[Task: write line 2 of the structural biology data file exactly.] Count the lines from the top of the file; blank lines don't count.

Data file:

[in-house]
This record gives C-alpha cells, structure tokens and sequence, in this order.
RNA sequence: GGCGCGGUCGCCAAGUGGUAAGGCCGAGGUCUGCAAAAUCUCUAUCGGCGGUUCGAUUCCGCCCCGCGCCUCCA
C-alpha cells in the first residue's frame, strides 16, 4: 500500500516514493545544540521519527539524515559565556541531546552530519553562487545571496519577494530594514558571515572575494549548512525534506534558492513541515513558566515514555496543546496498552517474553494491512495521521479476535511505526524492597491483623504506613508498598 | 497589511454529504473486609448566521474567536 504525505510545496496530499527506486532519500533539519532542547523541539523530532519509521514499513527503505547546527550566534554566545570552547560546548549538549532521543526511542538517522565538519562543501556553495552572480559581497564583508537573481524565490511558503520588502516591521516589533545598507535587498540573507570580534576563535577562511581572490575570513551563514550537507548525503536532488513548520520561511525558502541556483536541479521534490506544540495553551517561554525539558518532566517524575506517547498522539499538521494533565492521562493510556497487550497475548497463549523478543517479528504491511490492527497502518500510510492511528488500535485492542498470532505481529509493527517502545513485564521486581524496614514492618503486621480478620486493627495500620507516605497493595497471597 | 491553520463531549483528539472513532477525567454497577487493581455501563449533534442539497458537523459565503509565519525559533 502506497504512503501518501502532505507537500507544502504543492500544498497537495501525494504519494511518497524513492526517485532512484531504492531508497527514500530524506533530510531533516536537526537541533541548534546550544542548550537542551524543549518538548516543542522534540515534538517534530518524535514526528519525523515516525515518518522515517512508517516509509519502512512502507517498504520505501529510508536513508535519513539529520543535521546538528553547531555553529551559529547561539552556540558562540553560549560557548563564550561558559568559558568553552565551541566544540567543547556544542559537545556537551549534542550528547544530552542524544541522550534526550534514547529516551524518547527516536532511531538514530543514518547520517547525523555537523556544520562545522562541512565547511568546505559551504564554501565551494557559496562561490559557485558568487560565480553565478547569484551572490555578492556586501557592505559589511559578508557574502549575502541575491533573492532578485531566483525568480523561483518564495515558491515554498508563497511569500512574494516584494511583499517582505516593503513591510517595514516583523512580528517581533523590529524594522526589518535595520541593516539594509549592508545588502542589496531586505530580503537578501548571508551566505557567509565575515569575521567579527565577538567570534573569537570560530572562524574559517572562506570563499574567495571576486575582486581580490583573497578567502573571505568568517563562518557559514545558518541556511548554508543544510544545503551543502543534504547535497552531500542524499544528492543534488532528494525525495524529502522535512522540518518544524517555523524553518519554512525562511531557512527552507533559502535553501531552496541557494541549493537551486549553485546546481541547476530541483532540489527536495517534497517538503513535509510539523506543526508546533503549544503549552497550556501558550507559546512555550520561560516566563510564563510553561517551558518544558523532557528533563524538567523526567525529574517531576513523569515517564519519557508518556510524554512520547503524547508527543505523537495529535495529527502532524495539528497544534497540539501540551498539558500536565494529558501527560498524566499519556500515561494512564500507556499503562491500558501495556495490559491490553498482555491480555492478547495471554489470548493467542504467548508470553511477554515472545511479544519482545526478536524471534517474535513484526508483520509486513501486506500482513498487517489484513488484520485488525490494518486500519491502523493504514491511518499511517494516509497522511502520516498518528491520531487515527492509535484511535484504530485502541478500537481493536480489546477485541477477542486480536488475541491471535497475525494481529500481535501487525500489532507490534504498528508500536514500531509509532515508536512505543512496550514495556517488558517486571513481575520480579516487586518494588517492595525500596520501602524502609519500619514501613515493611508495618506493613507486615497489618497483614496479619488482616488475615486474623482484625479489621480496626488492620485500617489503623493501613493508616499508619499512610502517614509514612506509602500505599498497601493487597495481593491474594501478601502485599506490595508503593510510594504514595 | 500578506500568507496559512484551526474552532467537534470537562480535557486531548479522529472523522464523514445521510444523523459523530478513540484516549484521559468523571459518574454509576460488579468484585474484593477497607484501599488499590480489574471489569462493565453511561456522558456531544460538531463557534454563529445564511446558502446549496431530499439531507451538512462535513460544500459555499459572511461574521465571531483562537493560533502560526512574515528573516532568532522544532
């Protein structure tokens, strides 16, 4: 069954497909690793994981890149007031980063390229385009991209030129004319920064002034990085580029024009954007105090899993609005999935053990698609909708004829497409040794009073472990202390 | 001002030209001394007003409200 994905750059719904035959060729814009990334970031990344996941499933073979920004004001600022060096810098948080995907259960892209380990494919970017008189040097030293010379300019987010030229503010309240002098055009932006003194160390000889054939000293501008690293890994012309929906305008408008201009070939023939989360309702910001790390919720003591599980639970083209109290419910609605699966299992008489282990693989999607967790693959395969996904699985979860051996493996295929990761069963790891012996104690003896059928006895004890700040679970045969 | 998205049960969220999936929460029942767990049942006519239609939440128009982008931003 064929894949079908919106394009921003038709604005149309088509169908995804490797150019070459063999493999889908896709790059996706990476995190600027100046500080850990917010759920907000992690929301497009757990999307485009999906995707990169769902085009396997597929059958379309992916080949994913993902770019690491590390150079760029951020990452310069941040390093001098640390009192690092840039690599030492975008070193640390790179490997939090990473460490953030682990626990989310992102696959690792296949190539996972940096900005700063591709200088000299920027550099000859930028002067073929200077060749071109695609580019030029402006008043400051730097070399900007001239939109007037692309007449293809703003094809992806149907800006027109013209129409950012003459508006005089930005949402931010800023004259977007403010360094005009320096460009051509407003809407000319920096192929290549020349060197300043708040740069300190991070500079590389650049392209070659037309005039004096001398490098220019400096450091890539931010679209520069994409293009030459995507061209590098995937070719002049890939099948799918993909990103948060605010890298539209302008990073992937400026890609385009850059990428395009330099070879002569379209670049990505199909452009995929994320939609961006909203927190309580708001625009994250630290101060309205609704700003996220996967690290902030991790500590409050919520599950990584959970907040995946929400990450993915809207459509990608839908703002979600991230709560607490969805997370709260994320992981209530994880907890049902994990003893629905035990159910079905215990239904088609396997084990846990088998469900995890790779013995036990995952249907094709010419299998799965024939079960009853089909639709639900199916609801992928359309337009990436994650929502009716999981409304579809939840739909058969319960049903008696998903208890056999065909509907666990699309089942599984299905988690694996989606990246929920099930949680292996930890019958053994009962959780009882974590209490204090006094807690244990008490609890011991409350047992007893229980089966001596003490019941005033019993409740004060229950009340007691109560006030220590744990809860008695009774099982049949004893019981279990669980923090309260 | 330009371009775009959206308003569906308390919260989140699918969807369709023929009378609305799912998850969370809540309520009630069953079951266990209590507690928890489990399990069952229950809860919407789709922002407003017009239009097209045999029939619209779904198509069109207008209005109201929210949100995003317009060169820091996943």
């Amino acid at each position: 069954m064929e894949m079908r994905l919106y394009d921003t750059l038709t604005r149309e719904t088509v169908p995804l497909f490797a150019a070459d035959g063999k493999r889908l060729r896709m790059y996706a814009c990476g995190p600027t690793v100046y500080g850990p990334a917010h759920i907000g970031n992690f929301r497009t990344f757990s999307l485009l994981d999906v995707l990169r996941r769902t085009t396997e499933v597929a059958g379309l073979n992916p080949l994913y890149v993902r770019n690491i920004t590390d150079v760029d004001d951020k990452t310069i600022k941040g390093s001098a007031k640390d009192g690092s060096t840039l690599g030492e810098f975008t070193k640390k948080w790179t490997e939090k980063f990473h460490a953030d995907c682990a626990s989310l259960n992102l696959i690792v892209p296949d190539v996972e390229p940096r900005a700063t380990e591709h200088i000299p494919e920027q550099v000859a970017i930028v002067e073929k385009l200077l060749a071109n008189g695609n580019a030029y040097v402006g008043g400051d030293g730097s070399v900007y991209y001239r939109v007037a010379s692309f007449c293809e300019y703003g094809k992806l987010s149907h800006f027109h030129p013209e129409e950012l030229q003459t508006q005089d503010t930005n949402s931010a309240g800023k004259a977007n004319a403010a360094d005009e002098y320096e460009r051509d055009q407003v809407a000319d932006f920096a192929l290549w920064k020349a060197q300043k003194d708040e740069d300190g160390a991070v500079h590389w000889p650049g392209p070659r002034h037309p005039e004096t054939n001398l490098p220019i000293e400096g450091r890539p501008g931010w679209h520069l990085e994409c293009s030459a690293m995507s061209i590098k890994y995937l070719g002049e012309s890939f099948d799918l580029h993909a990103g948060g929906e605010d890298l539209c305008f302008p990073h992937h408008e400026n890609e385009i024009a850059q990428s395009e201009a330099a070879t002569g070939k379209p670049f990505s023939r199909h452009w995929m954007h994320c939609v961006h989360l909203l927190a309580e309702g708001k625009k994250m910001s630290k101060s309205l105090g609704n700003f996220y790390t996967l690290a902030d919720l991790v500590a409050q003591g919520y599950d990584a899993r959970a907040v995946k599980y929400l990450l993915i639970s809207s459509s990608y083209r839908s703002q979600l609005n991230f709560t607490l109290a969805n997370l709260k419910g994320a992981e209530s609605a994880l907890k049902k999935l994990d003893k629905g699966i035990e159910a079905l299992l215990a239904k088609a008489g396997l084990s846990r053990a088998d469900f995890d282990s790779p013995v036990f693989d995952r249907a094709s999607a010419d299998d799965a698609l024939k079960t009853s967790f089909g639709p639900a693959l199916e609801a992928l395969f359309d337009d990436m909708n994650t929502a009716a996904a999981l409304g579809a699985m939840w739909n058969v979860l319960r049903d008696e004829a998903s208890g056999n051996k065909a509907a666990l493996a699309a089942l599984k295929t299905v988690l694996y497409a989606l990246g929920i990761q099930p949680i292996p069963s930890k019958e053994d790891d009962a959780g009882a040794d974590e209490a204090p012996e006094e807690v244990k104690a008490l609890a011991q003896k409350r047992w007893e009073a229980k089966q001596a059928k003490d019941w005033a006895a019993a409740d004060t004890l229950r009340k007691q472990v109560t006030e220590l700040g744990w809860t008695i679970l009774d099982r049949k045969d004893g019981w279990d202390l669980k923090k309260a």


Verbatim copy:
This record gives C-alpha cells, structure tokens and sequence, in this order.